'Queer Eye': TV Review

Not progressive or necessary, but compelling.
2/7/2018

Netflix hews to formula in its reboot of the groundbreaking Bravo makeover show.

Queerness on TV is now old enough to become nostalgia fodder. Will & Grace returned last fall nearly 20 years after its original launch to much fanfare. A reboot of The L Word with a new cast was announced shortly before that. But the return of Queer Eye — which originally ran for five seasons on Bravo and resumes making over straight guys on Netflix, starting Wednesday — feels less like revisiting old friends than letting our culture regress to an era we'd moved beyond.

During its initial run, I was a huge fan of Queer Eye — and no wonder. It's a straight woman's fantasy, that a quintet of talented metrosexuals (aka the "Fab Five") have nothing better to do but transform my schlubby partner into a clean-shaven, suit-wearing, spiffily polished version of himself, complete with newfound cooking skills and a professionally designed apartment. (Each of the queer guys had his own area of expertise, ranging from grooming to food and wine to "culture.") But Queer Eye rightly drew criticism for the implications that gay men are all mincingly fabulous — and just as egregiously, that queer individuals are benign, asexual elves whose purpose in life (or TV) is to facilitate heterosexual romance.

With one major exception, the new Queer Eye dismisses these objections. The reboot does boast a few smart updates: The new cast is more diverse, as are the straight men they revamp. The mood is slightly more personal: They freely refer to their husbands or children — and occasionally, their struggles reconciling their gayness with their black, South Asian or religious backgrounds. A move from New York to Atlanta as the series headquarters means forging connections with a Trump supporter, a devout churchgoer and a self-described "redneck" — representatives of groups that might benefit from more exposure to gay people and that liberals might automatically stereotype as homophobic. Otherwise, the show's sturdy formula is remarkably consistent, down to the slightly budget look and broadcast-friendly 45-minute runtime. I felt myself seduced once again by the spectacle of male makeovers, even while tut-tutting at the show politically.

It helps enormously that the Queer Eye producers have chosen deeply sympathetic subjects for the makeovers. If no one in the new Fab Five stands out like original fan faves Carson Kressley or Jai Rodriguez (save grooming expert Jonathan Van Ness for his obnoxious attempts to become a meme), the straight guys are surprisingly memorable. With his wild-man beard and too-short shorts, the first episode's 57-year-old divorcee Tom silently screams for help each time he says about himself, "You can't fix ugly."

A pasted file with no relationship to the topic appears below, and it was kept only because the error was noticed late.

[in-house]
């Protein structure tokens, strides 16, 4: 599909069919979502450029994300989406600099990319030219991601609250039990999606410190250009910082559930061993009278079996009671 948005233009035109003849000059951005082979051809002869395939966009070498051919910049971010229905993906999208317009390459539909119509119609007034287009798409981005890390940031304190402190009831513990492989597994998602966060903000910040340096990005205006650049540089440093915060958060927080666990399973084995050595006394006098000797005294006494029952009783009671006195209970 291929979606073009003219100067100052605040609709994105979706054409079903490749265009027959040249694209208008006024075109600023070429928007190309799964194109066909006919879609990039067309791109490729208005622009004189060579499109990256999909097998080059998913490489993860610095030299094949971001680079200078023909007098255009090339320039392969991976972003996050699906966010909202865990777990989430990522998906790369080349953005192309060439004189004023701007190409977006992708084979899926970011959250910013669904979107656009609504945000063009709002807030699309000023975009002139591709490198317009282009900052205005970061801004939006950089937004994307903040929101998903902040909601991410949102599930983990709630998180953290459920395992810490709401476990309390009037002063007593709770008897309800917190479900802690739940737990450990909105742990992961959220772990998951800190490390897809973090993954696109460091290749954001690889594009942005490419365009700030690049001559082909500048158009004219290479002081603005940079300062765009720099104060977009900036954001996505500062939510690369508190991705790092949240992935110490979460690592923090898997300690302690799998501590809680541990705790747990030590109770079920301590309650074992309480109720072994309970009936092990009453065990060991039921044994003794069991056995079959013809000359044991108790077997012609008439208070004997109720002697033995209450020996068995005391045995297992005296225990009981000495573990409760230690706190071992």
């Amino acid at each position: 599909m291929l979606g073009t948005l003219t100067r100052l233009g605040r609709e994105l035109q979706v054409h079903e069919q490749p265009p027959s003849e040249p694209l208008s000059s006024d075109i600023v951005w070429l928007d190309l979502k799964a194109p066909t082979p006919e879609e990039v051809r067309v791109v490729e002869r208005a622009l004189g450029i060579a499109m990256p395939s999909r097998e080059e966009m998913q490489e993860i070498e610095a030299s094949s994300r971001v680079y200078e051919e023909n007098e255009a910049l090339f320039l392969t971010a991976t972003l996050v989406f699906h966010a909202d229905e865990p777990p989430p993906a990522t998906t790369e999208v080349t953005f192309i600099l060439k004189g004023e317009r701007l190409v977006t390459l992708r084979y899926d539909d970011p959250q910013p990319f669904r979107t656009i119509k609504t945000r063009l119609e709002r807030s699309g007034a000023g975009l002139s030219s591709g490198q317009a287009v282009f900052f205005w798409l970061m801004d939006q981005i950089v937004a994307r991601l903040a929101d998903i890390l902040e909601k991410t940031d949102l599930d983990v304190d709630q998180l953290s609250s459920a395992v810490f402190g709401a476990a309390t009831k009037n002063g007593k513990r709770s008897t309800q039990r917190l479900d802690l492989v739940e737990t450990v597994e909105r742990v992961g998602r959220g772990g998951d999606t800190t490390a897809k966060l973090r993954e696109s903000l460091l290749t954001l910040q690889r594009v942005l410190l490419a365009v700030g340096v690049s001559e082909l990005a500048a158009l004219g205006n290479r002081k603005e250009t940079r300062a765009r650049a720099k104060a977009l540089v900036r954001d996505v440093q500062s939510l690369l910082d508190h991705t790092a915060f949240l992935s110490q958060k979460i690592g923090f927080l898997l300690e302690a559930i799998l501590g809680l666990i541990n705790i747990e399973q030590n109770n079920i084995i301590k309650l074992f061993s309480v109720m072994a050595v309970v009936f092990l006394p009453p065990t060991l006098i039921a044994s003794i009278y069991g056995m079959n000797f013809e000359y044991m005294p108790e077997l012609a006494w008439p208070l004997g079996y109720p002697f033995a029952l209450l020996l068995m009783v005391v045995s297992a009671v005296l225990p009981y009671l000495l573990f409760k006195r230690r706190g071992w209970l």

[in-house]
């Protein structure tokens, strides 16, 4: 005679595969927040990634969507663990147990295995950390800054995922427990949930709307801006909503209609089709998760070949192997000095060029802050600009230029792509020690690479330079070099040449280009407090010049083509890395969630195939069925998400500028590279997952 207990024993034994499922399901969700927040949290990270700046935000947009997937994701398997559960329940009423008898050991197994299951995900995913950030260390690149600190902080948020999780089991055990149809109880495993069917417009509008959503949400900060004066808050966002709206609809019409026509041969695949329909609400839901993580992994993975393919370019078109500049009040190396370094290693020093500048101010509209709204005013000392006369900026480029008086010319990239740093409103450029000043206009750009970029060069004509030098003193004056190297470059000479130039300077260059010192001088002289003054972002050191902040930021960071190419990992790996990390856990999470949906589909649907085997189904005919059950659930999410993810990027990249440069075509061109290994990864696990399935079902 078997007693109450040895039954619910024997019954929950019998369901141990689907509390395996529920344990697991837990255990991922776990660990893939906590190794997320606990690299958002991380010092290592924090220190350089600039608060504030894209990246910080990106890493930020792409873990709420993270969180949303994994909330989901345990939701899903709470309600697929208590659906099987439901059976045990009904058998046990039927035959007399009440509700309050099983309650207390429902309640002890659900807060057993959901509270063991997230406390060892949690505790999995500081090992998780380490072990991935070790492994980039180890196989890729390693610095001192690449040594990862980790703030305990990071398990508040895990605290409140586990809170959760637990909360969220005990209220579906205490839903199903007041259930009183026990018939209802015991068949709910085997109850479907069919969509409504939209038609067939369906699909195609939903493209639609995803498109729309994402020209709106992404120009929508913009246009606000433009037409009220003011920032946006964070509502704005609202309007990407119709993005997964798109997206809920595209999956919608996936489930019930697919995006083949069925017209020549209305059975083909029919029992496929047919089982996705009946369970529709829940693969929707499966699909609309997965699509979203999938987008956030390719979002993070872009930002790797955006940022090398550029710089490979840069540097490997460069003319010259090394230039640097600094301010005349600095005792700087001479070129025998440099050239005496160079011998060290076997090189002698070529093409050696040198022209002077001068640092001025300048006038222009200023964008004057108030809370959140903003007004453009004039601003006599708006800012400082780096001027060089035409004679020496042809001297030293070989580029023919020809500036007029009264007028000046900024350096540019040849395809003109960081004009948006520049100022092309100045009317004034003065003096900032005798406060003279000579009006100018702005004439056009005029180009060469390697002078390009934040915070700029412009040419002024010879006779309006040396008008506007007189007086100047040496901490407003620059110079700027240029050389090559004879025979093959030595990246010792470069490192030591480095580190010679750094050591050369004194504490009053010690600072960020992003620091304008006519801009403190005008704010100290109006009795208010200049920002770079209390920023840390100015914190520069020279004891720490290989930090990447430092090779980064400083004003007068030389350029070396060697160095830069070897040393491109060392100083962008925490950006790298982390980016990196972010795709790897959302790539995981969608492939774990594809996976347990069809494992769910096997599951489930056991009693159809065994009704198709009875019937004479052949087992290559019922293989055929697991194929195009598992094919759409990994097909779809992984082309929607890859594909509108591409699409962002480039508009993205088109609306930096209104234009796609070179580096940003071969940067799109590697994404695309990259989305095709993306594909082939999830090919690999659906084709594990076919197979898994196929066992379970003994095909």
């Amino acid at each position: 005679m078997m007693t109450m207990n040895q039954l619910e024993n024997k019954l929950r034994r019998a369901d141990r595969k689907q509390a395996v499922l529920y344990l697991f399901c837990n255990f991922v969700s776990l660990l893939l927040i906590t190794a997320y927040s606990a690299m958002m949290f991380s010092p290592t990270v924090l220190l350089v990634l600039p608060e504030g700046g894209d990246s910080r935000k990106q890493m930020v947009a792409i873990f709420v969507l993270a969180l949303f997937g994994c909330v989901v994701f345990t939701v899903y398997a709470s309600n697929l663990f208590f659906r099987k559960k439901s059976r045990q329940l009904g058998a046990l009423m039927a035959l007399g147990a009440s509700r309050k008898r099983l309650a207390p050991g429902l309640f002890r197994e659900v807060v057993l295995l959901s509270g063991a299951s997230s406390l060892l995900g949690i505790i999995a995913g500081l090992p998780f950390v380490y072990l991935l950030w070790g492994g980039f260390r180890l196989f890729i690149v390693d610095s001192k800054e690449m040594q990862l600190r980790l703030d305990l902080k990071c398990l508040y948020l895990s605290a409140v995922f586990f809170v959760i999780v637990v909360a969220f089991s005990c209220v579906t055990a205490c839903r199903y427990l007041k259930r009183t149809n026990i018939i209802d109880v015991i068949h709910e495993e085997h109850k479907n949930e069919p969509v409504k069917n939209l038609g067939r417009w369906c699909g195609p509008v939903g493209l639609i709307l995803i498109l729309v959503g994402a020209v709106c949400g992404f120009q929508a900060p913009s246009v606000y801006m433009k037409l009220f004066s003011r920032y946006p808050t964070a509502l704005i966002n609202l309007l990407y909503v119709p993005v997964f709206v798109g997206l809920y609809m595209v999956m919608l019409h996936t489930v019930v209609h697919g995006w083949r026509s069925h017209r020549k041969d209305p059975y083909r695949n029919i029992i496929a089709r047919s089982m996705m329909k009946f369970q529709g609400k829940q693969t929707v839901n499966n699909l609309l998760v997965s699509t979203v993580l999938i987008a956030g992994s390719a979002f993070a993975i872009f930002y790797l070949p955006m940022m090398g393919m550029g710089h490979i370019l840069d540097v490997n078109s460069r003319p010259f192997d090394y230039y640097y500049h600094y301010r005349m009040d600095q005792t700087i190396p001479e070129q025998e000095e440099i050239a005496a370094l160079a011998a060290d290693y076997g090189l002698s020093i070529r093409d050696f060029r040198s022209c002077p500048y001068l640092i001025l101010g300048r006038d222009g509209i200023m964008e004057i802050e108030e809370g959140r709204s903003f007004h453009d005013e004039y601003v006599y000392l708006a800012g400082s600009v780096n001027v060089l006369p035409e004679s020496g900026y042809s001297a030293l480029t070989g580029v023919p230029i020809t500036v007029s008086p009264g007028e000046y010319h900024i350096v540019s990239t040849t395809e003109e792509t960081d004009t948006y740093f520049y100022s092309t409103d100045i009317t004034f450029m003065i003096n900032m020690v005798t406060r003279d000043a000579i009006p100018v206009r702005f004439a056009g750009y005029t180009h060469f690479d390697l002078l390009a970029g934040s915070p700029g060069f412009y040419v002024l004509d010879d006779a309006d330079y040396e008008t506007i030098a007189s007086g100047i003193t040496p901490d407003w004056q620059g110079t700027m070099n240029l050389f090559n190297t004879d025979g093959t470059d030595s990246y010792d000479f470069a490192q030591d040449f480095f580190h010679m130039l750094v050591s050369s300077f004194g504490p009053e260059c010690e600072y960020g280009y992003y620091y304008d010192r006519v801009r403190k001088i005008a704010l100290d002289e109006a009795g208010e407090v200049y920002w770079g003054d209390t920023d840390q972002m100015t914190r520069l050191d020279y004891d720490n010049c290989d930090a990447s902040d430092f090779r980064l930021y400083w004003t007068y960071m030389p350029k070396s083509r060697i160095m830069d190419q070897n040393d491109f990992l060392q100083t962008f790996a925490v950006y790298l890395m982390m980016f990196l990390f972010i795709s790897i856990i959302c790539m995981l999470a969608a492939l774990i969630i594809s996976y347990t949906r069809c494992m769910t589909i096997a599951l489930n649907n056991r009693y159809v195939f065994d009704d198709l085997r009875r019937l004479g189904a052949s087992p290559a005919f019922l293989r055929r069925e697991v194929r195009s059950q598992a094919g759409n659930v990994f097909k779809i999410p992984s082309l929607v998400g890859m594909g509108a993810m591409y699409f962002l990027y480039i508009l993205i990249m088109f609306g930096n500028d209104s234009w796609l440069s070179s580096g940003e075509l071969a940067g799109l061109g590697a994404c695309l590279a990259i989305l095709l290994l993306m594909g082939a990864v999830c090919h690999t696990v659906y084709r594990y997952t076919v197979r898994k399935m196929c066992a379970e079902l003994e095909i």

The confidence boost after a week of fashion and cooking lessons is just as heartwarming with 30-ish Neal, an Indian-American app developer who bonds with Pakistani-Scottish fashion guru Tan France over demanding South Asian moms. (It's a new America.) Thankfully, the compulsory heteronormativity of Queer Eye's original run has relented somewhat. Both Neal and twentysomething Remy, who's still mourning the (unrelated) deaths of his father and his grandmother, are out to impress not potential lady friends, but their fretful and loving mothers.

But the season highlight — and the episode that would satisfy even the show's most vociferous critics — is the episode where the gay men makeover another gay man. The semi-closeted A.J., a civil engineer, voices his fears of appearing "feminine," especially at work, and the Fab Five eventually help him realize that those anxieties keep him from allowing himself to relax into his truest self. (The example of shy, nerdy A.J. also allows the series to acknowledge that not all queer men are outgoing, telegenic aesthetes.) The brief, never-combative political discussions throughout the season are highly uneven, but A.J.'s heart-to-heart with African-American culture maven/unofficial therapist Karamo Brown about the difficulties of coming out in the religious black South are utterly moving. Even more compelling is the deeply human scene when A.J. finally comes out to his stepmother, his beloved father's widow. That extended moment already feels like one of the best TV scenes of the year.

That Netflix has chosen to reboot Queer Eye as one of its very few reality offerings may prove a canny move. Based on how many straight women I personally know who've binged seasons of Say Yes to the Dress on the site, Netflix would be wise to consider finally building up its original programming in this arena. Compared to genuinely radical queer series like RuPaul's Drag Race, American Gods, Orange Is the New Black and Sense8, Queer Eye feels like an antique — the kind you find charming but maybe too embarrassing to display in your house. But save for the A.J. episode, Queer Eye would fit right in with the empty-calorie, but regrettably delectable, junk that Netflix stocks in bunker amounts.

Cast: Bobby Berk, Karamo Brown, Tan France, Jonathan Van Ness, Antoni Porowski
Creator: David Collins
Premieres: Wednesday (Netflix)